Thomas Chatfield Dairy Farm Manager of 2016

December 2016

Thomas Chatfield is a physiotherapist who became an award winning dairy farm manager

Thomas Chatfield won the Bay of Plenty Dairy Manager of the Year for 2016 and then went on to win the National Dairy Manager of the Year title, up against 10 other regional winners, in Wellington in the middle of May.

After studying to be a physiotherapist in Wellington and Dunedin, Thomas qualified and worked at Tauranga Hospital, before travelling overseas. On his return he became interested in dairy farming and made a dramatic career move, working for one year as a farm assistant. “I love animals and the lifestyle, especially here in the eastern Bay of Plenty, ” he says. He then moved to the 142ha (effective) farm of Bruce and Judy Woods on the Edgecumbe Plains, where a herd of 500 Jersey cows is now milked. Promotion to farm manager followed and Thomas has just begun his fifth season in dairying.

The farm is managed by Thomas with two other employees; a 2IC and a farm assistant, both of whom have been working with Thomas for the past two years. It has a 20-a-side herringbone farm dairy, with automatic cup removal, teat sprayer and Protrack drafting.

The farm also has a big barn, used to prevent feed wastage and protect cows from the weather. The farm is a System 3, feeding cows with grass and maize silage, distillers grain and palm kernel for a total around 740kg/cow/year. Pasture eaten is 16 tonnes/ha DM and milk production 410kg/cow milksolids.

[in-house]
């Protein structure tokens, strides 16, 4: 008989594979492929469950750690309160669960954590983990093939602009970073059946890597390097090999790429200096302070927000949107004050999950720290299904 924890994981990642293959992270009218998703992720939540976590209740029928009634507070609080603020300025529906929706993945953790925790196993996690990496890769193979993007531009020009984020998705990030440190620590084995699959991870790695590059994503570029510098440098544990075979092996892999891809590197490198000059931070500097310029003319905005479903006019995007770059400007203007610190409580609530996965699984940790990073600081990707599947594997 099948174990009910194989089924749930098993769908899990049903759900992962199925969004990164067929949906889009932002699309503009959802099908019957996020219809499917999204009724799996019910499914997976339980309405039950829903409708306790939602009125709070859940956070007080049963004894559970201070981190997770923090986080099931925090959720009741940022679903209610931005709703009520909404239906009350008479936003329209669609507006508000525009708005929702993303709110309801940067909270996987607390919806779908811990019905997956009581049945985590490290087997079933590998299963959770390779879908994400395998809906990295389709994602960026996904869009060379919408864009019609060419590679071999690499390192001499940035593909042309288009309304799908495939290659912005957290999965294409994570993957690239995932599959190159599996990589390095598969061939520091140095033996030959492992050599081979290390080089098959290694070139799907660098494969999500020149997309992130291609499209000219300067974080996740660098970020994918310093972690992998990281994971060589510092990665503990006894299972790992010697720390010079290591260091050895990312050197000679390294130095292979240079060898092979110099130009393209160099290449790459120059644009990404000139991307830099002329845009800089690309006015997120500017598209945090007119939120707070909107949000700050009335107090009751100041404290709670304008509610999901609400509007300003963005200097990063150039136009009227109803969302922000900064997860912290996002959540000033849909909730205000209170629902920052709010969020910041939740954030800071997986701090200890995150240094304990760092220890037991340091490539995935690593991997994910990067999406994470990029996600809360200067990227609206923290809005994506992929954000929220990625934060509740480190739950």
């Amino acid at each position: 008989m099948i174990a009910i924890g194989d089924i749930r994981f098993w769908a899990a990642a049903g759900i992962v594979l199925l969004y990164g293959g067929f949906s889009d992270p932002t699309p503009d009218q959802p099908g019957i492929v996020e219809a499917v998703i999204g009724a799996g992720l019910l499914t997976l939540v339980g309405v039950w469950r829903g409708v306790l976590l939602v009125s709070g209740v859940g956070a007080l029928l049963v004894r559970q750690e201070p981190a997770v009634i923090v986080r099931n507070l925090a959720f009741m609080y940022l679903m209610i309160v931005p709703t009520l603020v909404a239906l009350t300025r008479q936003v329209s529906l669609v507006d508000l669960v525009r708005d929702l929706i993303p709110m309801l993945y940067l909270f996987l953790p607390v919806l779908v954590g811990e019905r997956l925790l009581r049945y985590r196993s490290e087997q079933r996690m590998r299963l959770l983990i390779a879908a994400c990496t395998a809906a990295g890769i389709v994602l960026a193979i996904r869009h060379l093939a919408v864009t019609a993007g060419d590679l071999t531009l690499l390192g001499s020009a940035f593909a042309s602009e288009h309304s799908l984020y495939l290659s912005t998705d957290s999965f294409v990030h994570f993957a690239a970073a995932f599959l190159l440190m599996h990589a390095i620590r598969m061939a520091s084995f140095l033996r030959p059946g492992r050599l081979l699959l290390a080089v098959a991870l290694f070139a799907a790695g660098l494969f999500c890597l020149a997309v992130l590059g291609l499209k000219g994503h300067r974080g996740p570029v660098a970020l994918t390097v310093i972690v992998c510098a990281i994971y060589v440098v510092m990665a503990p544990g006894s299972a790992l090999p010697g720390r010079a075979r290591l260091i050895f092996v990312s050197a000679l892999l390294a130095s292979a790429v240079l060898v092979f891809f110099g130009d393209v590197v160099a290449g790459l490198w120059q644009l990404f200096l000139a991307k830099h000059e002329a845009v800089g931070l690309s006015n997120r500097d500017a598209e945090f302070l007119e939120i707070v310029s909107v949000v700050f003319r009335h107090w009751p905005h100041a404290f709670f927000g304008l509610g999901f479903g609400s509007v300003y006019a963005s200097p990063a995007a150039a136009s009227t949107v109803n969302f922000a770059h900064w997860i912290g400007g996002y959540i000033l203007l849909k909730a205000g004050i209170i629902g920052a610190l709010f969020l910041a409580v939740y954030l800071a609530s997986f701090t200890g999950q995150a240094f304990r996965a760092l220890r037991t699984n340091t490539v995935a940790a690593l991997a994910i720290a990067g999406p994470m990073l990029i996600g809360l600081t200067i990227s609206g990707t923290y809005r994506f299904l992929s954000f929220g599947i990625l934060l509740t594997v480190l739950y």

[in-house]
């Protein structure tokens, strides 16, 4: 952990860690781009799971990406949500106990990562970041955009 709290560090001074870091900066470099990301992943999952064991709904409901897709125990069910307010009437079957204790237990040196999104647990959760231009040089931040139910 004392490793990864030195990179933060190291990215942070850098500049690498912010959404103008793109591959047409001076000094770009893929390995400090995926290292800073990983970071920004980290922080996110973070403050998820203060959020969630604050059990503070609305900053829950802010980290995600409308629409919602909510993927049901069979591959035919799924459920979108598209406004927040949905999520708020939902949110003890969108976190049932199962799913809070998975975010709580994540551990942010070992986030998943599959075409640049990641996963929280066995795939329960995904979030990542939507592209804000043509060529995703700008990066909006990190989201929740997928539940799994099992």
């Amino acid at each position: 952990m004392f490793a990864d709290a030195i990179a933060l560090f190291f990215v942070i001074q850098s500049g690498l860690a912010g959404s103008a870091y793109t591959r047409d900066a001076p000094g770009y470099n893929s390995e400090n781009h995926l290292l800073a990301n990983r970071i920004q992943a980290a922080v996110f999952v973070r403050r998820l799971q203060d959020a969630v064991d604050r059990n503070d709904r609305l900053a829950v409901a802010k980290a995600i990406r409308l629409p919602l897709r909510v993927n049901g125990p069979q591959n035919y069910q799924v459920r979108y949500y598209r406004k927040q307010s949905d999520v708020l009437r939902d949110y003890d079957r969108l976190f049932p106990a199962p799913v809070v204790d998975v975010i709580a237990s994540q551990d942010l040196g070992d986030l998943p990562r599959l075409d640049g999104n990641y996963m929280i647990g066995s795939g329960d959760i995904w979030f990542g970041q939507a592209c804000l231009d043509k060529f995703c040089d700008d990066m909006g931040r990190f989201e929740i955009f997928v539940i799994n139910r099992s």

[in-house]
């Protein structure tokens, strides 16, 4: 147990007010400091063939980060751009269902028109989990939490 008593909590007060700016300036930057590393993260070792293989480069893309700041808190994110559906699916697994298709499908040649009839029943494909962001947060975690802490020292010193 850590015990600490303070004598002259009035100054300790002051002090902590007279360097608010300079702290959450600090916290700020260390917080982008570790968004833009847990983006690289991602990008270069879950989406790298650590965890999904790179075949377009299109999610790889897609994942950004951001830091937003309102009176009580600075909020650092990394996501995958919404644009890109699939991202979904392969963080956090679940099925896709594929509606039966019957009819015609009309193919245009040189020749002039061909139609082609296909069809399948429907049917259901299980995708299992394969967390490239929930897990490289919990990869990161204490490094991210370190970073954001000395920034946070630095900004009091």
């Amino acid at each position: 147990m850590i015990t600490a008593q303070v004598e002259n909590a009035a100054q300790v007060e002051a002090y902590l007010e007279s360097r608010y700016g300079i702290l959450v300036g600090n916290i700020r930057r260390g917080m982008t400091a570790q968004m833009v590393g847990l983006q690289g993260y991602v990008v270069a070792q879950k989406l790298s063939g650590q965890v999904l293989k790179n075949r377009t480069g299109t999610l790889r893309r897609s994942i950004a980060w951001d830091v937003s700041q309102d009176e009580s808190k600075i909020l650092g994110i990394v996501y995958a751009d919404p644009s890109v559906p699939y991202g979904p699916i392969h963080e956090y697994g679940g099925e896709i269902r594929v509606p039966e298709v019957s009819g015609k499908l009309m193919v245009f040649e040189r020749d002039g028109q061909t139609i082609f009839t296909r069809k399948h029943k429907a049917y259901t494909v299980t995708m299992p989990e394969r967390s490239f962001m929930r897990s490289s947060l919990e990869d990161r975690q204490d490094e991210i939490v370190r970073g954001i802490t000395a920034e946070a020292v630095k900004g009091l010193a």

Thomas entered the New Zealand Dairy Industry Awards for the first time in 2013 in his first season, when he won the Bay of Plenty trainee of the year and placed second nationally. Three years later he entered again and won the BOP Dairy Manager of the Year and the national title, collecting about $35,000 in prizes overall. He entered again this year because of the valuable feedback from the judges. He is still learning in the dairy industry and thinks the awards procedure ensures he is thinking about every aspect of the farm and how to improve it.

“Thomas enjoys what he is doing and has the attitude and personality that will take him where he wants to go,” said dairy manager judge and Westpac agribusiness manager Hamish Taylor. “He showed and expressed opinions about the farming system he manages and is passionate about what he is doing. He is making a tangible difference to the business he is involved with and was engaged with the owner. He has a capable team working with him and was working with the team on a succession plan, should he move on. He can see massive opportunities in the dairy industry,” Mr Taylor said.

Thomas’ farming goal is to be ready with the cash to take on his next farming job whatever it may be – contract milking, 50% sharemilking or an equity partnership. “I want to build my assets to one day own a farm,” he says. He would like to stay in eastern Bay of Plenty, with family living in Tauranga and friends nearby. His off-farm interests include water skiing at nearby Lake Rotoma.

With farm owner Bruce Woods’ encouragement, Thomas is looking for another challenge next season. He looked at buying cows and leasing them to Bruce, but he would prefer crossbreds or Friesians to Jerseys and the return on capital invested wasn’t that good, so he has held on to the cash. He has a two-wheeled farm bike and is looking to buy a small farm tractor, plus other equipment that would be useful in his next position.

He has completed Level 4 Dairying with the Primary ITO and studied for two years at Level 5, but is not studying at present. He will enter the Kellogg Rural Leadership Course later in 2016.